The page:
Devising a speaking and listening course, I would first consider my objectives. These would depend on who the students were. With perfect students, the objectives become obvious. Such students would teach themselves through interaction in English with me. As a native-speaker, I would be trying to communicate at a deep level with them, trying to establish bonds with them, and trying to initiate them into the culture of the English speaker. With them, I could use a perfect methodology, a communicative, task-based approach, that emphasized autonomous learning and working in groups.

With the students I have been teaching for the last seven years however, such good students are few. These students lack confidence, don't enjoy interacting in English and are not prepared to take risks communicating. My goals with such students would be to promote confidence they can use English to communicate, alleviate the stress they feel communicating in English and encourage more adventurousness speaking and listening to the language.

At the same time, I would be trying to keep these students on-task, preventing them from finding opportunities to avoid using the language, or to avoid confronting their problems with language learning, by sleeping or not coming to class, or not participating in class activities, for example.

Thus my aim would be a light-hearted, fun course, but at the same time, to communicate I had firm expectations that all students would make the effort to learn.

I would try to lighten the deadening effect of midterm and final exams by making them shorter and more informal. Having no assessment, on the other hand, would permit students to avoid confronting their language learning problems, so I would have 4 informal, speaking-and-listening exams in weeks 4,9,13 and 18, each worth 15 percent of the grade.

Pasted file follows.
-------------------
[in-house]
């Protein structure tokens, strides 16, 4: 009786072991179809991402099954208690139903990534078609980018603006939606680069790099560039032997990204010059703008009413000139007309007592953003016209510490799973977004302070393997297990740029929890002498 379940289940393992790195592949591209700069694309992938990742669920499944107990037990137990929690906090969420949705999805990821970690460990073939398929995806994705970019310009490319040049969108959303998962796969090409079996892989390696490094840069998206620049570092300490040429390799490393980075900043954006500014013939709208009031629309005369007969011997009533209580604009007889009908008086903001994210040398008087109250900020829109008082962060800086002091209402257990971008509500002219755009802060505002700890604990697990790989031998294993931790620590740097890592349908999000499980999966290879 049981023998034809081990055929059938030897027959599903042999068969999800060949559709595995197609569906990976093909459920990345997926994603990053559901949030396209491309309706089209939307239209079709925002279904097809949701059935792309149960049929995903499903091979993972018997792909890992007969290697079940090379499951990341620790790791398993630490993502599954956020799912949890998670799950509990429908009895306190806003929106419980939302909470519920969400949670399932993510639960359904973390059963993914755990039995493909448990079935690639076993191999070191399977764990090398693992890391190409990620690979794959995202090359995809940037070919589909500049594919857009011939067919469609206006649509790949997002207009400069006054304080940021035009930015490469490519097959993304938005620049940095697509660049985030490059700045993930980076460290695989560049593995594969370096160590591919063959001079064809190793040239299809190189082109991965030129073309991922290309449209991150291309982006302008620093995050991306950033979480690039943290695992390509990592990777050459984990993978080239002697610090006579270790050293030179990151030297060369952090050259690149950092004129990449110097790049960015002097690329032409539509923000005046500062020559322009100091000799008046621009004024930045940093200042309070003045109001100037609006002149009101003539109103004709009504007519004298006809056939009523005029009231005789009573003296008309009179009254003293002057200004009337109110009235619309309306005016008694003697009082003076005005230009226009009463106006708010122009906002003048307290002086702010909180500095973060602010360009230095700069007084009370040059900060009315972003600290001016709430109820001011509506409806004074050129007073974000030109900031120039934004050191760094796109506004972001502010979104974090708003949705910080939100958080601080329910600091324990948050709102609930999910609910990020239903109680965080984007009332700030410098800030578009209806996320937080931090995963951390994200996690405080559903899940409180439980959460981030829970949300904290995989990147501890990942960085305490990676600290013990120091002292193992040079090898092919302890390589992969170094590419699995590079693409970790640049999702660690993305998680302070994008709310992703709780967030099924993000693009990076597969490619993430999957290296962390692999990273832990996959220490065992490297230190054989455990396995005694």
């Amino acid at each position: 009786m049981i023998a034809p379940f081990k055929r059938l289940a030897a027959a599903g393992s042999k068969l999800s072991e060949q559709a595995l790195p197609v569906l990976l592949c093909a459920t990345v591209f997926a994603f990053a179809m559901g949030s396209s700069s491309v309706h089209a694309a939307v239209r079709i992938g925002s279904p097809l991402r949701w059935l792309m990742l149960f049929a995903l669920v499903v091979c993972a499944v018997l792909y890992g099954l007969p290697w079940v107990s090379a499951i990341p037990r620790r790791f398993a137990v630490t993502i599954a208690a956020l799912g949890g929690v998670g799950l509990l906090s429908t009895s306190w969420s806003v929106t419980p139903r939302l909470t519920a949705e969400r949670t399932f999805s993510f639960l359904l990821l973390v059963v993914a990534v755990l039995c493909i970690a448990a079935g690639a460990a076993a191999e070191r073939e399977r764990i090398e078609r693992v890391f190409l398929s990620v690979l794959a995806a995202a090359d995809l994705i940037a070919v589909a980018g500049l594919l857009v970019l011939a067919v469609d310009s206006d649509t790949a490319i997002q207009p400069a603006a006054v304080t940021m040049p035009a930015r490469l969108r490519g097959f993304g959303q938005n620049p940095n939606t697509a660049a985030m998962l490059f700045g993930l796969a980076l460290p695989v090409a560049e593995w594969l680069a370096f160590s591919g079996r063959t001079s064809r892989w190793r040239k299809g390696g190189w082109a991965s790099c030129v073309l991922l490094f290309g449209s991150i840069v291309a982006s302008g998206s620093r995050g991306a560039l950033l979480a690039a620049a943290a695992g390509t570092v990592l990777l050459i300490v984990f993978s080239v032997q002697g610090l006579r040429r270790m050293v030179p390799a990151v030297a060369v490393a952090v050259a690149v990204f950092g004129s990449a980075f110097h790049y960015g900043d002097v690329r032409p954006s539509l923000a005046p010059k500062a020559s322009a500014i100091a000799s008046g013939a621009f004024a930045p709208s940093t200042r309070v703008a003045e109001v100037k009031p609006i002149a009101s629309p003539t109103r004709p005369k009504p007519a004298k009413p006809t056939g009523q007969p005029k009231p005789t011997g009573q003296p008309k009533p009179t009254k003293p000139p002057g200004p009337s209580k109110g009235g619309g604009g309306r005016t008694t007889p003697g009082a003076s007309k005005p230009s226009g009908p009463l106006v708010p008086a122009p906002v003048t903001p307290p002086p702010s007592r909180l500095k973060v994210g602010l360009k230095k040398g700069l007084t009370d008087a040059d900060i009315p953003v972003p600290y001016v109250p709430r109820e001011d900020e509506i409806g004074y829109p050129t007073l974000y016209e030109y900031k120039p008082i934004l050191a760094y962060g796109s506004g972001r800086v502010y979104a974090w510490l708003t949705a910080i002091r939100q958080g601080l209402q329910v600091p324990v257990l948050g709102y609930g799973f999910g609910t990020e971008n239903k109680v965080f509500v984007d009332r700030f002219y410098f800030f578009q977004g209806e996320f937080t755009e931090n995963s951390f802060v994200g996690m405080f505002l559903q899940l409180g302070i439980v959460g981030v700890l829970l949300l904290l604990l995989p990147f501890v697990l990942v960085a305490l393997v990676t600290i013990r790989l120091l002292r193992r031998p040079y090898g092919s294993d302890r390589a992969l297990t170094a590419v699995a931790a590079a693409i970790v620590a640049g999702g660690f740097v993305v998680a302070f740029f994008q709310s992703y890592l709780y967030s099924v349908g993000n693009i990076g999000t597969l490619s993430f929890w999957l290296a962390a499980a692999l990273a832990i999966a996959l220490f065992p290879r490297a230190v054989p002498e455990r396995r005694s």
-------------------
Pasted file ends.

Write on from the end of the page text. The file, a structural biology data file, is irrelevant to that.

For classes of good students, this informal exam would be a JigSaw activity. For classes of unmotivated students (and non-English majors perhaps), it would be a pair dictation activity.

Thus these 4 exams would split the semester up into 4 sections. In these 4 sections, the language and cultural material I would be trying to teach would be exemplified in 2 or 3 dialogues that were similar to each other, in terms of grammar or language function, or in terms of cultural content.

The good classes would use the material to do communicative tasks, and other activities oriented to language use, for non-language ends, eg give advice, or solve puzzles. The basic classes would practice the material in different contexts, eg dictation, context-spotting, definitions, and quizzes, that is, in activities directed at language usage.

The dialogues I would choose would be interesting because of conflict between the protagonists, which was resolved, or was expressed, for example. Although the language might be simple, the language functions would be subtle and layered, with complex meanings.

The dialogues would thus be about complex human interactions, expressive of the deep relationships people have with each other, even though the language itself might be quite simple.

Usually, I take my dialogs, specifically, and language and cultural materials, in general, from the textbooks I am given, or have acquired. I don't have any strong preferences.

With the dialogs, I am doing most of my own materials development at the moment. Dictation and the use of cards is a distinctive feature of my courses. Dictation can be boring, but with the computer-generated materials I have developed where students have to fill in letters, rather than words, the students generally find it interesting. This is because there are limited choices and feedback is precise and generally quick. There is less confusion. The confusion that occurs is more easily resolveable. This is motivating.

Class dictations where 1 or 2 students read the passage and the rest of the class, tries to fill in the letters is, surprisingly quite interesting to my lower-level students at the moment.

I wouldn't use dictation as much with higher-level students. With them, communication, or use of language for non-language ends, in other words, listening and speaking AND thinking, must be an objective. With lower-level students, they may resist more than encoding (into speech) and decoding (into a representation of speech), the psychological processes involved in dictation.

Read more about PairDictation.

Cards I have also written about at OnCards.